Winner of the World Fantasy Award (1986).
Kali, Goddess of Death and destruction, eight-armed, eternal, her song is the sound of death. In a novel both shocking and appallingly real, a powerful new storyteller, Dan Simmons, weaves a terrifying tale of vilolence and psychological horror about the ultimate violation, the raising of the dead to life to bring more death into the world.
In the steaming, shuttered city of Calcutta, a Westerner, Robert Luczak, seeks to meet with M. Das – a poet not seen for over ten years, reported to have been found alive after all this time. Travelling with his half-indian wife, Amrita, and their infant baby girl, Luczak is determined to find Das so that he may interview him on assignment from The New Yorker.
But nothing is simple in Calcutta. A routine assignment turns into a nightmare of terror as Luczak is alternately fed lies and half-truths by those who aren't who they claim to be, and buffeted by official indifference when he seeks help from the authorities.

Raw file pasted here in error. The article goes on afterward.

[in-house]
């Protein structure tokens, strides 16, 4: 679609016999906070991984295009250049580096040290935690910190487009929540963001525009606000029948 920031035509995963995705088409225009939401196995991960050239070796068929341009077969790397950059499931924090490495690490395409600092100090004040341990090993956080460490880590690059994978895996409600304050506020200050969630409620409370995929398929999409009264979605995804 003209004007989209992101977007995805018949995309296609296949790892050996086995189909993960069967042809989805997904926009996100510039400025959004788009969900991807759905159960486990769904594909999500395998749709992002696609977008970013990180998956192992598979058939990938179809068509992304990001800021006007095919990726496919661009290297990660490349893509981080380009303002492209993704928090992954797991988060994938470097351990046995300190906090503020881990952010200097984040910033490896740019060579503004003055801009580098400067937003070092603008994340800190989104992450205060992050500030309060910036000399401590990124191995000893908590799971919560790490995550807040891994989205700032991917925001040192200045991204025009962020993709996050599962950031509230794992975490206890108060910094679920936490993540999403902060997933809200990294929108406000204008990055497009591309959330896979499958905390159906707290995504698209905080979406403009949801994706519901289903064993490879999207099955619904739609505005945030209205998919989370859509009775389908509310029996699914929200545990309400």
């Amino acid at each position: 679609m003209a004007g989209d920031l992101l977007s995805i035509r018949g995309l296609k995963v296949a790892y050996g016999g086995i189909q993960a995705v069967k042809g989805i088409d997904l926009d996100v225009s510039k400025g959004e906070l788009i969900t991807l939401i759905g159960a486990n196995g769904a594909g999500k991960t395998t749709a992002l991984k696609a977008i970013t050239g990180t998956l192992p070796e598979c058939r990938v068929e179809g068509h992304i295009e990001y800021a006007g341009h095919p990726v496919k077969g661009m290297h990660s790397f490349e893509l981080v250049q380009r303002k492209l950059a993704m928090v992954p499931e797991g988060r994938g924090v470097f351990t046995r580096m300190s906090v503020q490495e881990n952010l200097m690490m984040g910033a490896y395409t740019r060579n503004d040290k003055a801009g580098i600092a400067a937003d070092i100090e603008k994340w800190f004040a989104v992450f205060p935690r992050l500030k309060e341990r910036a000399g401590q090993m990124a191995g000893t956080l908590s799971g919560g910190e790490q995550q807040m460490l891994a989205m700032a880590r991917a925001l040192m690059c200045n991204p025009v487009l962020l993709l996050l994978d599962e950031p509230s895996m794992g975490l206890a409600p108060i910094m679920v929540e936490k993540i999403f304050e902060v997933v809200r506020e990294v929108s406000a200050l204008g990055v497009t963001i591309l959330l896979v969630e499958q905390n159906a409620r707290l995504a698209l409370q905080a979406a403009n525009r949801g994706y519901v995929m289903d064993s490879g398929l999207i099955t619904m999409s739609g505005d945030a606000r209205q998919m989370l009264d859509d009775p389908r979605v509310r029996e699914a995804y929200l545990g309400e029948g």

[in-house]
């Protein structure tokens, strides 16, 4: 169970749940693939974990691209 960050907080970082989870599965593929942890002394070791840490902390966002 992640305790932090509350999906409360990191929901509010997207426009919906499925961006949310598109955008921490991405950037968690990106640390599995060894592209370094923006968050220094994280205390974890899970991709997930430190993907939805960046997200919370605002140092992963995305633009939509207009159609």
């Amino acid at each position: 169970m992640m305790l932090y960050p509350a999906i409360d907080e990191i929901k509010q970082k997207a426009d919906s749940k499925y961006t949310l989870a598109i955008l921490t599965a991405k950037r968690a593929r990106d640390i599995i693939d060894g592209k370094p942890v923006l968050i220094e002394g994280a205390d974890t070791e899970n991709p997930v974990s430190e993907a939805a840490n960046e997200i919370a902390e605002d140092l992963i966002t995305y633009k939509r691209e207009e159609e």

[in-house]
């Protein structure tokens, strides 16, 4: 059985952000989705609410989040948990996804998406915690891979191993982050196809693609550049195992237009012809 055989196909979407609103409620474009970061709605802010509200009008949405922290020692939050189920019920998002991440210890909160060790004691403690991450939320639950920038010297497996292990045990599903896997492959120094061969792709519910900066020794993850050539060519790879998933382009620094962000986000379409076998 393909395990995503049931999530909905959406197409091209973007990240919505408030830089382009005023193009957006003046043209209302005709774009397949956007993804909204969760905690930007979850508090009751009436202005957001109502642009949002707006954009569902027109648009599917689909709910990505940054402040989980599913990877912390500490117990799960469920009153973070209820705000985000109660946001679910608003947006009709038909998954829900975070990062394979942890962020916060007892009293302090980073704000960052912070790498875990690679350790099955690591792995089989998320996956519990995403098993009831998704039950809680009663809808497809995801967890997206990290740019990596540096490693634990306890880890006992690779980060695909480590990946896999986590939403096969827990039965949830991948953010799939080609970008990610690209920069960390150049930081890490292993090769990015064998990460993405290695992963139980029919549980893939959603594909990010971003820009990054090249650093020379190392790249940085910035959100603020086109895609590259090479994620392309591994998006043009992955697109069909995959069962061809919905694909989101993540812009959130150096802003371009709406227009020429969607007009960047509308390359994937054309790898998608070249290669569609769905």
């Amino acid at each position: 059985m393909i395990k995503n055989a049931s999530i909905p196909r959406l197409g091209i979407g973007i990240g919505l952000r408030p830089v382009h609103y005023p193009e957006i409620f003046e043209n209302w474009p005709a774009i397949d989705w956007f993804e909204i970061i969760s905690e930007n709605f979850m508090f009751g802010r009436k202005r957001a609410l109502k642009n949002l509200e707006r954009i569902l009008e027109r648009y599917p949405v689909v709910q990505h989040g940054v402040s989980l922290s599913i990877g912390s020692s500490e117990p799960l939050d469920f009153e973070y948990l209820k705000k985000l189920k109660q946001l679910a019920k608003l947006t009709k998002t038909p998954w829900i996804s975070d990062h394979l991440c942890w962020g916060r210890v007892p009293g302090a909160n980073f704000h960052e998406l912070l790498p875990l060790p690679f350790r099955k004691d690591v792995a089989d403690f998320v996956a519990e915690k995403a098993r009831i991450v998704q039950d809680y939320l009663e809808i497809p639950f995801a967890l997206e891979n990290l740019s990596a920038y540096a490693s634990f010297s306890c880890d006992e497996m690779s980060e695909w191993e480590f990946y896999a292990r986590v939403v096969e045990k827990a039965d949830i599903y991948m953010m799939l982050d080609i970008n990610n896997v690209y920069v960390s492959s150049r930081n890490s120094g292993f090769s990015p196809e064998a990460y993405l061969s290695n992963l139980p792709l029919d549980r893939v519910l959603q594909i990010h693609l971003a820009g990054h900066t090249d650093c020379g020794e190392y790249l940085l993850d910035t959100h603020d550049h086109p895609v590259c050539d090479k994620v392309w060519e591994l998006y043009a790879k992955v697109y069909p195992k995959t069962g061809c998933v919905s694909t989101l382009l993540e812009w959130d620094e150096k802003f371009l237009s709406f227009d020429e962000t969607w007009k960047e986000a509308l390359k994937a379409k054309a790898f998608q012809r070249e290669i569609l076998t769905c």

He is subjected to the bizarre and unreal story of one who claims to have been a recruit of the cult of Kali, a secret and outlawed sect. The cult, says the man, still exists and has brought back to life the dead poet M. Das, in a bloody and grisly ceremony of human sacrifice.
Luczak just wants to interview Das and take his family back to U.S.A., but he is caught instead in the dark design of forces ancient and inexorable, in a vortex of violence that threatens to engulf not only him and his family, but the entire world, in an apocalyptic orgy of death.